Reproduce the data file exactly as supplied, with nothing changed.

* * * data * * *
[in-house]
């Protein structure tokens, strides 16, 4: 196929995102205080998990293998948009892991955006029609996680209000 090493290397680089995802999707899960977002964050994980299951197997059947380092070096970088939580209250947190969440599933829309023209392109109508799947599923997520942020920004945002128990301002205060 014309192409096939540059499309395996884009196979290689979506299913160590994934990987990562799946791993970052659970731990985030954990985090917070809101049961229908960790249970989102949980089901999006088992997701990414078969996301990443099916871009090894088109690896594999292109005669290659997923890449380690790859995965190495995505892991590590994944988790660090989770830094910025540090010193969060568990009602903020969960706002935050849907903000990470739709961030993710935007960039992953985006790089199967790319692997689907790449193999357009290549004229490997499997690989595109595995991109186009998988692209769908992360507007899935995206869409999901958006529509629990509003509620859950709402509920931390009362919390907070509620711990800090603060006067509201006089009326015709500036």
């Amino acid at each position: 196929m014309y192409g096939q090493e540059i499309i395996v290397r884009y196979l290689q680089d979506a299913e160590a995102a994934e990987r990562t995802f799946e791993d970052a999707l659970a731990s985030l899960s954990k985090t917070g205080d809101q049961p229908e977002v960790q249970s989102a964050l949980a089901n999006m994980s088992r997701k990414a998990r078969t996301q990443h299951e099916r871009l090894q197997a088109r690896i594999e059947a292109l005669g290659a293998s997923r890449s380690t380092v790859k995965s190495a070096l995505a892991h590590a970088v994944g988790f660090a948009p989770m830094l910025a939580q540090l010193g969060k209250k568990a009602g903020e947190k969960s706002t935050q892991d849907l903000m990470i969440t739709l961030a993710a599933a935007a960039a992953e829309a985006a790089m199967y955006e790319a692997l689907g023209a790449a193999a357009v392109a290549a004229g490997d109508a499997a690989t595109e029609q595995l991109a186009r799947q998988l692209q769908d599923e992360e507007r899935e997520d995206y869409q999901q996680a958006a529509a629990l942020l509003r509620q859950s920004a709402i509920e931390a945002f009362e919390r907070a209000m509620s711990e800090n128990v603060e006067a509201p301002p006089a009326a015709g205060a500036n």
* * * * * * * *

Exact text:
[in-house]
């Protein structure tokens, strides 16, 4: 196929995102205080998990293998948009892991955006029609996680209000 090493290397680089995802999707899960977002964050994980299951197997059947380092070096970088939580209250947190969440599933829309023209392109109508799947599923997520942020920004945002128990301002205060 014309192409096939540059499309395996884009196979290689979506299913160590994934990987990562799946791993970052659970731990985030954990985090917070809101049961229908960790249970989102949980089901999006088992997701990414078969996301990443099916871009090894088109690896594999292109005669290659997923890449380690790859995965190495995505892991590590994944988790660090989770830094910025540090010193969060568990009602903020969960706002935050849907903000990470739709961030993710935007960039992953985006790089199967790319692997689907790449193999357009290549004229490997499997690989595109595995991109186009998988692209769908992360507007899935995206869409999901958006529509629990509003509620859950709402509920931390009362919390907070509620711990800090603060006067509201006089009326015709500036």
């Amino acid at each position: 196929m014309y192409g096939q090493e540059i499309i395996v290397r884009y196979l290689q680089d979506a299913e160590a995102a994934e990987r990562t995802f799946e791993d970052a999707l659970a731990s985030l899960s954990k985090t917070g205080d809101q049961p229908e977002v960790q249970s989102a964050l949980a089901n999006m994980s088992r997701k990414a998990r078969t996301q990443h299951e099916r871009l090894q197997a088109r690896i594999e059947a292109l005669g290659a293998s997923r890449s380690t380092v790859k995965s190495a070096l995505a892991h590590a970088v994944g988790f660090a948009p989770m830094l910025a939580q540090l010193g969060k209250k568990a009602g903020e947190k969960s706002t935050q892991d849907l903000m990470i969440t739709l961030a993710a599933a935007a960039a992953e829309a985006a790089m199967y955006e790319a692997l689907g023209a790449a193999a357009v392109a290549a004229g490997d109508a499997a690989t595109e029609q595995l991109a186009r799947q998988l692209q769908d599923e992360e507007r899935e997520d995206y869409q999901q996680a958006a529509a629990l942020l509003r509620q859950s920004a709402i509920e931390a945002f009362e919390r907070a209000m509620s711990e800090n128990v603060e006067a509201p301002p006089a009326a015709g205060a500036n």